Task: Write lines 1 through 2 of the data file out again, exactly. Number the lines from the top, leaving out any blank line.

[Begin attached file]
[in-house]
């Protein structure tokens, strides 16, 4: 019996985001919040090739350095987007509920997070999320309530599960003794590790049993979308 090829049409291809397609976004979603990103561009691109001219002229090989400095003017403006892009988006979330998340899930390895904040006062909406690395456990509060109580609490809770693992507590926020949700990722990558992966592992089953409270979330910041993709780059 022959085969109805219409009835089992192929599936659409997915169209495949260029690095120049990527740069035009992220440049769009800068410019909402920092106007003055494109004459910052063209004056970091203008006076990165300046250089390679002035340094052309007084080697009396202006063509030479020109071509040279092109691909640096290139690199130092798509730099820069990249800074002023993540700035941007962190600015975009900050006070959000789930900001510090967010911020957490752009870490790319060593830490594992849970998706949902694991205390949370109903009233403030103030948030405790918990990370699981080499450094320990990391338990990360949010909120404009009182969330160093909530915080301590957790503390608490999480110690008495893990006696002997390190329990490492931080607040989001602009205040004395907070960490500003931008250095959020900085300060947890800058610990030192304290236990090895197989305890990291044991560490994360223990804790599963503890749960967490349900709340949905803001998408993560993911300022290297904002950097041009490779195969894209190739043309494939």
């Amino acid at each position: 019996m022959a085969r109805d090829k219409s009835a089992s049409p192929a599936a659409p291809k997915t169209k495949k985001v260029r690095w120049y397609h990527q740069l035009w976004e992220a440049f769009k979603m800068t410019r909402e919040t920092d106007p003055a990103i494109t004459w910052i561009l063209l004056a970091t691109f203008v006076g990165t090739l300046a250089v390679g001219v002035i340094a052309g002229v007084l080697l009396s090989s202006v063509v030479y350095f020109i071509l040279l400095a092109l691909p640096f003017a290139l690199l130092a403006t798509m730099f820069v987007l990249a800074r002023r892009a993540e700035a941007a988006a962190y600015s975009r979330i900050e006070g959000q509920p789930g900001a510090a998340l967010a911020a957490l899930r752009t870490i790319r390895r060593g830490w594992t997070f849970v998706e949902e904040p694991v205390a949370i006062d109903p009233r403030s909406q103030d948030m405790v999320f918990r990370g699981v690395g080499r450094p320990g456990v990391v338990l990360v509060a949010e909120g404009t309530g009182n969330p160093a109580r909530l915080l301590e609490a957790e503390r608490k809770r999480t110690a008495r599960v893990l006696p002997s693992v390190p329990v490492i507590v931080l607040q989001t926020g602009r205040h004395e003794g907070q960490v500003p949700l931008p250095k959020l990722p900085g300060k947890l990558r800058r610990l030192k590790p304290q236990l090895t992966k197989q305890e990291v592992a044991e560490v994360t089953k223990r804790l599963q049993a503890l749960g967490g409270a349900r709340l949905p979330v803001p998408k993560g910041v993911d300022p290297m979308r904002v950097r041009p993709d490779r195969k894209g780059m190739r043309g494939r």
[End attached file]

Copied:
[in-house]
């Protein structure tokens, strides 16, 4: 019996985001919040090739350095987007509920997070999320309530599960003794590790049993979308 090829049409291809397609976004979603990103561009691109001219002229090989400095003017403006892009988006979330998340899930390895904040006062909406690395456990509060109580609490809770693992507590926020949700990722990558992966592992089953409270979330910041993709780059 022959085969109805219409009835089992192929599936659409997915169209495949260029690095120049990527740069035009992220440049769009800068410019909402920092106007003055494109004459910052063209004056970091203008006076990165300046250089390679002035340094052309007084080697009396202006063509030479020109071509040279092109691909640096290139690199130092798509730099820069990249800074002023993540700035941007962190600015975009900050006070959000789930900001510090967010911020957490752009870490790319060593830490594992849970998706949902694991205390949370109903009233403030103030948030405790918990990370699981080499450094320990990391338990990360949010909120404009009182969330160093909530915080301590957790503390608490999480110690008495893990006696002997390190329990490492931080607040989001602009205040004395907070960490500003931008250095959020900085300060947890800058610990030192304290236990090895197989305890990291044991560490994360223990804790599963503890749960967490349900709340949905803001998408993560993911300022290297904002950097041009490779195969894209190739043309494939």